John Kerry Reporting for Duty

It is that awkward introduction of himself, in the summer of 2004, at the rostrum of the Democratic National Convention — as the “Swift Boaters” arrived on his own home field of Boston to dispute his credentials as a war hero — that remains one of the lasting memories of John Kerry’s failed campaign for president.

”I’m John Kerry,” he said with a salute at that convention, “and I’m reporting for duty.”

Some of the other words voiced by that Silver- and Bronze Star-decorated veteran of the Vietnam War who piloted a Swift Boat up the most dangerous rivers and returned home to protest the war also bear remembering today, as the former senator from Massachusetts and now secretary of state makes a “full Ginsburg” case (a sweep of the Sunday morning news shows) for the Obama administration’s military strike against Syria.

Photograph by AP Photo

A younger John Kerry made an appearance on Meet the Press on Sept. 1, 1971, as an opponent of the war in Vietnam. AP file photo.

“Now I know that there are those who criticize me for seeing complexities, and I do, because some issues just aren’t all that simple,” Kerry said in 2004, after initially supporting the U.S.-led invasion of Iraq and later opposing the continuing war. As he makes the case for retaliation of Syria’s use of chemical weapons on its own people, he insists the evidence of that weaponry’s use is both indisputable and compelling for action. When he was running for president, Kerry said: “Saying there are weapons of mass destruction in Iraq doesn’t make it so. ” Today, the administration says WMDs have been deployed in Damascus.

“If we choose to live in a world where a thug and a murderer like Bashar al-Assad can gas… his own people with impunity and then the United States does nothing about it, there will be no end to the testing of our resolve,” Kerry said in a public appearance on Friday, the day before President Barack Obama announced that he has decided to use military force against Syria yet will seek congressional approval for it first.

This morning, it was Kerry reporting for duty on five televised fronts.

Why people, are asking today, is the president seeking permission

“The president of the United States has made his decision,” Kerry said this morning on NBC News’s “Meet the Press.” Kerry did not oppose going into Syria, he said. The issue was, “should the president of the United States take action” to deter Assad’s use of these weapons. “There was no decision not to do that, and the president has the right to do that… The president then made the decision that he thought we would be stronger, and the United States would be stronger and act with greater moral strength” if it had a united decision. “He made his decision. Now it’s up to the Congress of the United States to join him.”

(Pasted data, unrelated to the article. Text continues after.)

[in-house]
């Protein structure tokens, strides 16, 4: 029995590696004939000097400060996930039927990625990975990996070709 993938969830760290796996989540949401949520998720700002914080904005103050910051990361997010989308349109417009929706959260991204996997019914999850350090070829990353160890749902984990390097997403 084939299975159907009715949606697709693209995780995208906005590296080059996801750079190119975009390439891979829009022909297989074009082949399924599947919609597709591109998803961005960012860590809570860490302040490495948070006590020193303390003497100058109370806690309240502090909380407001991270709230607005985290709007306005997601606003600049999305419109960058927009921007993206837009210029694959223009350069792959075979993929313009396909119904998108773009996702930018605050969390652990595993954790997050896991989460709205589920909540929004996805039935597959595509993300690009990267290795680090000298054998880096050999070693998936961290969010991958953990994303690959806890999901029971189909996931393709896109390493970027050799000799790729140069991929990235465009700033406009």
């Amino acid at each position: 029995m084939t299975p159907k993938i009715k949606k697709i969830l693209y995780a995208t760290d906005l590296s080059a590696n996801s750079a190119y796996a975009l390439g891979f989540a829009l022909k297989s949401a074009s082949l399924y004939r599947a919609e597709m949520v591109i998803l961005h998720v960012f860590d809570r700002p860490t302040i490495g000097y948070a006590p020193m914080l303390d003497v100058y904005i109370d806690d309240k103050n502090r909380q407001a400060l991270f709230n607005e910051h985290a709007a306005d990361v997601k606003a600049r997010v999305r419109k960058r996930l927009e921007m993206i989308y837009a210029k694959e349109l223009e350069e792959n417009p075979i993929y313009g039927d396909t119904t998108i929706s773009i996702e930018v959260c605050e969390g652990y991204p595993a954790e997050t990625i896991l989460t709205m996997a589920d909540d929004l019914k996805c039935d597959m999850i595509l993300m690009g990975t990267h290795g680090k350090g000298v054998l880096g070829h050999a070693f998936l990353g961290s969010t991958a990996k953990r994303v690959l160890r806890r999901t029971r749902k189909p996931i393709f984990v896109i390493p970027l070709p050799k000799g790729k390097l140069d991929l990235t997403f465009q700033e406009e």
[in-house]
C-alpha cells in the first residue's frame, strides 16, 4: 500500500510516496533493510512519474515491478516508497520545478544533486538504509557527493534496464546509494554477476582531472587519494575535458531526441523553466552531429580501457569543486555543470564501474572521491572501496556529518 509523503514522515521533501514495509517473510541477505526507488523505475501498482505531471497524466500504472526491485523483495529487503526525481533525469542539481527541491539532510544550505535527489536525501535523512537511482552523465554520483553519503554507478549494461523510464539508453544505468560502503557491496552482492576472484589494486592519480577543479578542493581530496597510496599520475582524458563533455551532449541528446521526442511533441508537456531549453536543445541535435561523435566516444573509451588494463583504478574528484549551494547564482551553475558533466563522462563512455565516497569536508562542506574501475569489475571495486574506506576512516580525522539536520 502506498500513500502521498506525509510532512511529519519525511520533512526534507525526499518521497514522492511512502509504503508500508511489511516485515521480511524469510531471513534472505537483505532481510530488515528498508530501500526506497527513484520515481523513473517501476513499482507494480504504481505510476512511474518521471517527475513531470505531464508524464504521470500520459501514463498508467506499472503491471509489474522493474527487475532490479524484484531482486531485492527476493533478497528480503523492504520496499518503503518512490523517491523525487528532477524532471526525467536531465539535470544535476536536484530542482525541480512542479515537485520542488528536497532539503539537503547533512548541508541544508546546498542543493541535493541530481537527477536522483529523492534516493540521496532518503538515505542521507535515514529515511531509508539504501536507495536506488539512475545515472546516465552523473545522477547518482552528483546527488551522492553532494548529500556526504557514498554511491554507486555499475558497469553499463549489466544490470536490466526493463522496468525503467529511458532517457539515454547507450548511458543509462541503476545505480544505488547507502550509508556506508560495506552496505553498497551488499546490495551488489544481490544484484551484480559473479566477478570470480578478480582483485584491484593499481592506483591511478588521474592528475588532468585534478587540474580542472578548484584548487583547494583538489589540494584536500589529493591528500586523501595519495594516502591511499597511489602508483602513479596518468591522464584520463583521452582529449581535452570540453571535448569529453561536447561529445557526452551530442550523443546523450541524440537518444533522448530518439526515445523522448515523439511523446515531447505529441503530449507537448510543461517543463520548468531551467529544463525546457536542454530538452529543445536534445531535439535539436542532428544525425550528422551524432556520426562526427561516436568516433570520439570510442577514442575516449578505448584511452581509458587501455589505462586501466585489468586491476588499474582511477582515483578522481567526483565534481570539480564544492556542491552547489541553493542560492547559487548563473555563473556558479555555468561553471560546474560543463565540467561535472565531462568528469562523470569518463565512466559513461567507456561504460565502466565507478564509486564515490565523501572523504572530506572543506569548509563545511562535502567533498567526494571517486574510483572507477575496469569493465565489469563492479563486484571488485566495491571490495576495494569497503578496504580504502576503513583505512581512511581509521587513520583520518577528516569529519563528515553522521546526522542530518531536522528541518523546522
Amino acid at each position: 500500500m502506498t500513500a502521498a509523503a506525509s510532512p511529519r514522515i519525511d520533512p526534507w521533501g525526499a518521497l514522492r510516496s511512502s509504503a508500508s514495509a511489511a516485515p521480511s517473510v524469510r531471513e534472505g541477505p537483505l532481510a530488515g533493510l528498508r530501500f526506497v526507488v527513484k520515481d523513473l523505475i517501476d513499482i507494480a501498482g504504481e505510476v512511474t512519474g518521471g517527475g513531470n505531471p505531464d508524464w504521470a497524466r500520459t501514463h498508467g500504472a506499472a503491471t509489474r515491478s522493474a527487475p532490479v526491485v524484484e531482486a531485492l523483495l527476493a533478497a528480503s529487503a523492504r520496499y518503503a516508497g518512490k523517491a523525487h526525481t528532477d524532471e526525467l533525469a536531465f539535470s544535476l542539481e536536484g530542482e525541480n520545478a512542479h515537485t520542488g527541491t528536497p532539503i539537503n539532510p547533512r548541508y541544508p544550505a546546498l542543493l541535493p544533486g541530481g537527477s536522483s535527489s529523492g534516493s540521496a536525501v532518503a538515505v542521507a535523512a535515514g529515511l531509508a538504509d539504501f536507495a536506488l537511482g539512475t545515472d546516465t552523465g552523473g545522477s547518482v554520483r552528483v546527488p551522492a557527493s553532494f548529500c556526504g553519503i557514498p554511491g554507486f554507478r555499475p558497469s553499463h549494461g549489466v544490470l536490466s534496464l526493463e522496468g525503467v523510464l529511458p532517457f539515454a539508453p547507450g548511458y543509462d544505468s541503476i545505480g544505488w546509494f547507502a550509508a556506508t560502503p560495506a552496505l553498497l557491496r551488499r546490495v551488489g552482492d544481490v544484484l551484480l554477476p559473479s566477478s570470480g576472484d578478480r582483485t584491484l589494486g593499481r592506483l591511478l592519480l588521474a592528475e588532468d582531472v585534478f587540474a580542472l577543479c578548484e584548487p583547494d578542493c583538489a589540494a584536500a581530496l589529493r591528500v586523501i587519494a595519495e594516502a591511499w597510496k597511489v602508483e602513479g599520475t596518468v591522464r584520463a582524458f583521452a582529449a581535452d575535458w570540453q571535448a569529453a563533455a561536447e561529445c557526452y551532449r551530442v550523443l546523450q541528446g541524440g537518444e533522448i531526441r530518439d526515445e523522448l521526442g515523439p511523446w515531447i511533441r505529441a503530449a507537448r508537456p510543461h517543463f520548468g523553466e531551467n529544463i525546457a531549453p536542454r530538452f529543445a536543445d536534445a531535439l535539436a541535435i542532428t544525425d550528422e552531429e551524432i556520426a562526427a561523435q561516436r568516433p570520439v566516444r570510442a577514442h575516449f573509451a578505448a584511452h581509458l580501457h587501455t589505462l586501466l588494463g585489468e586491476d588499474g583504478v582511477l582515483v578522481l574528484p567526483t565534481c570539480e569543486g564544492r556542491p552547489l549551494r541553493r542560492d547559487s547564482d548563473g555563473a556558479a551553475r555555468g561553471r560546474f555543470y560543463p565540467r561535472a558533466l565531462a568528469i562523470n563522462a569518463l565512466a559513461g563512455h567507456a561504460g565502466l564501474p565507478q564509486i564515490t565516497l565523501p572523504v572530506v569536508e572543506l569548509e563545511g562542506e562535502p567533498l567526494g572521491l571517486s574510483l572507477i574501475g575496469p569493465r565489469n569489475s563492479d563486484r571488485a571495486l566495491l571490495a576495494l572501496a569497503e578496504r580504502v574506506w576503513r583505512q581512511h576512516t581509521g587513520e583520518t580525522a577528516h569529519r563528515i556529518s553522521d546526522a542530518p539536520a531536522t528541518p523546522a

With the deployment of chemical weapons, Kerry said today, Assad has joined a list of people that includes Adolph Hitler and Saddam Hussein.

As Kerry was asked how sure the U.S. is about its case for military action, the “slam-dunk” metaphor of President George W. Bush’s WMD intelligence and decision to topple Hussein was invoked by Meet the Press’s David Gregory.

“The word slam-dunk should be retired from American national security interests,” Kerry said today on Meet the Press. Yet the evidence is replete, he said.

Should Congress fail to agree, Kerry was asked, will Obama proceed?

“The president has the authority to act,” he said, avoiding a direct answer. “But the Congress will do what’s right here.”

As congressional leaders schedule debate this week, promising votes by no later than next week, the opposition is coming from Republican quarters. “I think it’s a mistake to get involved in a civil war,” Sen. Rand Paul, a Kentucky Republican with eyes on the 2016 presidential contest, said following Kerry on Meet the Press. “You asked John Kerry if he will abide by the decision of Congress,” Paul said, “and he waffled on that.”

The Senate, Paul predicted, will “rubber stamp” Obama’s decision. “It will be closer in the House,” he said.

There was another speaker at that 2004 convention in Boston — the one who stole the show.

Obama, then a junior senator from Illinois who had opposed the invasion of Iraq before his election and ability to vote on it, spoke of political unity in a divided nation in his keynote address at the Democratic convention that nominated Kerry for the presidency. Now, after a term and almost a year of political battles of his own with Republicans in Congress, the president is again seeking the unity he spoke of as a senator in his pursuit of congressional authority to strike Syria.

“There is not a liberal America and a conservative America,” Obama said then. “There is a United States of America.”

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